4. Operations: Provides day-to-day maintenance and support of the LAN. Monitors the network for potential problems and take steps to mitigate them or pass on information to engineers.
    Tone
    It's a good idea to keep in mind that your tone should generally be professional, but not excessively formal. Think of delivering a presentation at a mid-level IT conference. You should most often be writing in the third person (pronouns "he, she, it"), just as you did when you were writing a term paper. Sometimes tips work in the second person ("you"); this guide is written predominantly in the second person. However, try to avoid the first person ("I, we").

    Readers usually do not need to know how you came to write the tip. Just get to the point, and try not to inject yourself into the subject unless there's a personal experience that's relevant.

    Length
    The appropriate length of your tip depends whether you are delivering a brief nugget of technical advice or an in-depth explanation of technology processes. Generally, 500-800 words is acceptable.

    Introductory paragraphs
    Getting started on a tip (or any piece of writing, for that matter) is often the hardest part. A common structure that can be helpful is to point out or explain a problem, then how the article will help.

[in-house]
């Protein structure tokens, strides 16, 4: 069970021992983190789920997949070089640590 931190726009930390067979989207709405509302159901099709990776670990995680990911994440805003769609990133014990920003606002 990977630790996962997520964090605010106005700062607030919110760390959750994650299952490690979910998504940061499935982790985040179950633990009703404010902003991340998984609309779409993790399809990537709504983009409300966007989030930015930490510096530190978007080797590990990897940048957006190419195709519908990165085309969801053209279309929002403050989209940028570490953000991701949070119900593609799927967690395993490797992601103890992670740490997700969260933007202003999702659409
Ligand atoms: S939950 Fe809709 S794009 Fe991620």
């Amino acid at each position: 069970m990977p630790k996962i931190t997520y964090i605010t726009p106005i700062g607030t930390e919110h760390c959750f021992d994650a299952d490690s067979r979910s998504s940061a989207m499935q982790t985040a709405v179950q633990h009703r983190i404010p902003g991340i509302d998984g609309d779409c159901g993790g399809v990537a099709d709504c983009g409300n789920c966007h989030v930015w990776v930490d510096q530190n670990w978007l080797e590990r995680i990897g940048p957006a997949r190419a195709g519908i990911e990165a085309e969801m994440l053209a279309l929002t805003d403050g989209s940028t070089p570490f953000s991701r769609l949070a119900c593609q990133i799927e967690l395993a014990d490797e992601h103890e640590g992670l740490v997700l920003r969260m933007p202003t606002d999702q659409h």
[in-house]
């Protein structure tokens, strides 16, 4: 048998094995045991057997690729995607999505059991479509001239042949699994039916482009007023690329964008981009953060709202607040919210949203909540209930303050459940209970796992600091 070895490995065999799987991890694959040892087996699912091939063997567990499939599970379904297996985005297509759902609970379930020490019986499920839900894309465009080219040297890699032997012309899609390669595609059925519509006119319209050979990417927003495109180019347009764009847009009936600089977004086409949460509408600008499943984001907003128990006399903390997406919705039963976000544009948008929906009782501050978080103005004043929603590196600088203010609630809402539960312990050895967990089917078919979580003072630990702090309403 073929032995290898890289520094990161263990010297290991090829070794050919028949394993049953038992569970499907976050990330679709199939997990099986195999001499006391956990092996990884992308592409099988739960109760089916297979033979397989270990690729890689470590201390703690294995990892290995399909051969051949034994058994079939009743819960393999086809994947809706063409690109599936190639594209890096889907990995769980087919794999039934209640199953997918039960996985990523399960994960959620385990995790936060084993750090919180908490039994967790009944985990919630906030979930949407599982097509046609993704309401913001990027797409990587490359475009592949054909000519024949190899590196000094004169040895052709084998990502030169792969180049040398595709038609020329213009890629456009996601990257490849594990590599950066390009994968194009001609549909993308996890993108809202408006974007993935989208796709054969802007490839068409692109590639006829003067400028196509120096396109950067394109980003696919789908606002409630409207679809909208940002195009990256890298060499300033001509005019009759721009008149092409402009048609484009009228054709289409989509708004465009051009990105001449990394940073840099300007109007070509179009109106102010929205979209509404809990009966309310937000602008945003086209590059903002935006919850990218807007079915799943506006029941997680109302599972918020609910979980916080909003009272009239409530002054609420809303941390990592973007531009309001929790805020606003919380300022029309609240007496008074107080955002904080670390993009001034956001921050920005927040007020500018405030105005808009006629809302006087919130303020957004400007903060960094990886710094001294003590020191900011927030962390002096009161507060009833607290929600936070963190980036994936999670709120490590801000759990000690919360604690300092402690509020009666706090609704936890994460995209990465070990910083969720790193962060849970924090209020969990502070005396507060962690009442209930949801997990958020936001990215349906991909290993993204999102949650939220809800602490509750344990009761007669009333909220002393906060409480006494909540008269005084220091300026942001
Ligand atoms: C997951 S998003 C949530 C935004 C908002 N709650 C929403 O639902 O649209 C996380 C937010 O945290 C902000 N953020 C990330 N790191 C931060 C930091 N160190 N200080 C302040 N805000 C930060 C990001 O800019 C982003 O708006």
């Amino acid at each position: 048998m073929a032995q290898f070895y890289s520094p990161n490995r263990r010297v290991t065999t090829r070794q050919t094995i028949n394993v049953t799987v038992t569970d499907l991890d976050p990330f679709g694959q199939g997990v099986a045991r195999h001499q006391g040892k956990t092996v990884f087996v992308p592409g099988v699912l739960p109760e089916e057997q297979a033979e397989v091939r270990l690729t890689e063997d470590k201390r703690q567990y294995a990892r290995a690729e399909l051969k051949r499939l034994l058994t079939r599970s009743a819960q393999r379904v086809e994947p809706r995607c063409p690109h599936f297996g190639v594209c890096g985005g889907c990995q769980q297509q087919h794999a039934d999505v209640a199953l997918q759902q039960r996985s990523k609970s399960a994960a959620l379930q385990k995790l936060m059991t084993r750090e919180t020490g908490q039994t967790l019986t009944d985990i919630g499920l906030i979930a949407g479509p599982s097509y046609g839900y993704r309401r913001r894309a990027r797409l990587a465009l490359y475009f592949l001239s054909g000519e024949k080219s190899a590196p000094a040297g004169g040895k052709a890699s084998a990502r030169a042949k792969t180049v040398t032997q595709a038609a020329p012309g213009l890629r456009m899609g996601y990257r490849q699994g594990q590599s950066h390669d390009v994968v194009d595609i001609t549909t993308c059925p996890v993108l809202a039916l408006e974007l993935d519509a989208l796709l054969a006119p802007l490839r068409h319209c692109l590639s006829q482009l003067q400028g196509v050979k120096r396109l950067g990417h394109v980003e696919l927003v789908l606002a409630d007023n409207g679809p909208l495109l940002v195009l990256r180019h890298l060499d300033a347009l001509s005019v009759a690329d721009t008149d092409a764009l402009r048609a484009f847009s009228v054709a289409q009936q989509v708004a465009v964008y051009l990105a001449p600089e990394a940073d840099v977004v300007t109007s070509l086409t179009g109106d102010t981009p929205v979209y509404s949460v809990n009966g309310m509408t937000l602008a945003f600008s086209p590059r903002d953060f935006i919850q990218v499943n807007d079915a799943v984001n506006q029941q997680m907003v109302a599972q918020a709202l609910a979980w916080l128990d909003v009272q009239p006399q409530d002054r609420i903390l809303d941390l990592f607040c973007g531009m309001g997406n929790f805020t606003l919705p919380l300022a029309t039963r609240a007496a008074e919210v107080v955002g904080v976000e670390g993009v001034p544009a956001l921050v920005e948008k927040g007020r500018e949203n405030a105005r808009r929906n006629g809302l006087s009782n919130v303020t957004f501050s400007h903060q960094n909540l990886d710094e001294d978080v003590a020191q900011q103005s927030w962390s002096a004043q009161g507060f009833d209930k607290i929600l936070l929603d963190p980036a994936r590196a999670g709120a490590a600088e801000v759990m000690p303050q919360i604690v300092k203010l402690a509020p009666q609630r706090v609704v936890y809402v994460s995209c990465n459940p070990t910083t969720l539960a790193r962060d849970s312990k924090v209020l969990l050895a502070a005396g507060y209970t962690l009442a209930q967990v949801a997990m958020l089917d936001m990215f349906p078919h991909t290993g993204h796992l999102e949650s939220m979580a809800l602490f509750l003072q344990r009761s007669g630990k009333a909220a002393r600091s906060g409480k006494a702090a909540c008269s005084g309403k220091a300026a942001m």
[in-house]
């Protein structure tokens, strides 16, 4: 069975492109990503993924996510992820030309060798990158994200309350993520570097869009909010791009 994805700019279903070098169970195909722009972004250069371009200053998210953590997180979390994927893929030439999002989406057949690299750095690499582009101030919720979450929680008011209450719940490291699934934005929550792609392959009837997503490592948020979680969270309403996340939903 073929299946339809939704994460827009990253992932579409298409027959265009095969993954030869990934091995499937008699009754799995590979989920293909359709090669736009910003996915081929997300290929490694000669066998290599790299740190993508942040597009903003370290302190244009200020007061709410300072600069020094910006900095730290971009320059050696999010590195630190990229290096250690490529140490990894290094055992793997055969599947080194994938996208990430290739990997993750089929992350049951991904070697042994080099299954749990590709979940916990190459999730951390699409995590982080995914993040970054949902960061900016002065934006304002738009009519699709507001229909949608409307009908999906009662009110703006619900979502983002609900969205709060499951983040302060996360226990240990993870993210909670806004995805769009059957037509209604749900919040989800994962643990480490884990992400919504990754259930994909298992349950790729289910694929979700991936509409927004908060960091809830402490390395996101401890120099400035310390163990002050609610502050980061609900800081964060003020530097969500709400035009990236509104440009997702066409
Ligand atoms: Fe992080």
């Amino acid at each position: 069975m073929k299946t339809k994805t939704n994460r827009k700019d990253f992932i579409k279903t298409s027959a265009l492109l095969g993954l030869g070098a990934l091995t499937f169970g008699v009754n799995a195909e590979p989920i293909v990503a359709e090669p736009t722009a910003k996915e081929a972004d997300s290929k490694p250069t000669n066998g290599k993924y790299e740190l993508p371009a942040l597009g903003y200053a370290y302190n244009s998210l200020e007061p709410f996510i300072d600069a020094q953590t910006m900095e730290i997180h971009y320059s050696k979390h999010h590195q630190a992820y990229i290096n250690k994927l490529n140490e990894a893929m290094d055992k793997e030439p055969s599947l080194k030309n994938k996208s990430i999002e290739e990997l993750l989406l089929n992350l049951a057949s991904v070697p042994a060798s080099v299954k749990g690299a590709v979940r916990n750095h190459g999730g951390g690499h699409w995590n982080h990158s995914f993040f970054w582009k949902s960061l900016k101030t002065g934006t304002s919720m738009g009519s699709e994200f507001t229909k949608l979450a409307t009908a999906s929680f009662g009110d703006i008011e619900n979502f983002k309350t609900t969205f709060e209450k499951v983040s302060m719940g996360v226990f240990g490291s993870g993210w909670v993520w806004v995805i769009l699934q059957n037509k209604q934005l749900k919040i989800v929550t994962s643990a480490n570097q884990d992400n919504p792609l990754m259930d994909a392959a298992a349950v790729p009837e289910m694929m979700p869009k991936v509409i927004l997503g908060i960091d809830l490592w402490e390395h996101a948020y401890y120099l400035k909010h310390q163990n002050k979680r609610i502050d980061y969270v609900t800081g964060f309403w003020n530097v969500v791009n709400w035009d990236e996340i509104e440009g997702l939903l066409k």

Provide a context for your tip. For example, instead of starting off, "When building VLANs in IOS, you need to use spanning tree..." the writer really needs to explain why a reader would be building a VLAN, what it stands for, and that IOS is the Cisco router operating system. That not only helps the reader, but it's very useful in helping the editors to relate the article to other content -- which will ultimately help boost search engine results.

    Using acronyms and abbreviations
    Acronyms, abbreviations and initialisms like RFID, SAN, NAS, TCP/IP, HTML and BASIC are so common in IT journalism that it is necessary for us to create guidelines for their usage. Although the onus for getting them right falls on our editors, there are a few things contributors can do to help. Here's an interesting discussion of acronyms and abbreviations for further reading.

    TechTarget style is to spell out terms first, then use the acronym or abbreviation on second reference. With the first reference, include a parenthetical reference to the shortened form, like this: sales force automation (SFA).

    Consider spelling out "bits" or "bytes" rather than abbreviating "mbps" or 86 b/s.

    Working with images

    • Keep images under 500 pixels in width.
    • Submit your images in attachments, .gif or .jpg files
    • When including multiple images, create a naming convention for filenames (such as "router diagram 1," etc.) and be sure to note clearly where each image will appear within the text of your tip.

    Amy Kucharik, Sue Fogarty, Kara Gattine, Dana Brundage, John Hogan, Ed Tittel and Ben Vigil contributed to this document.

    This was first published in May 2006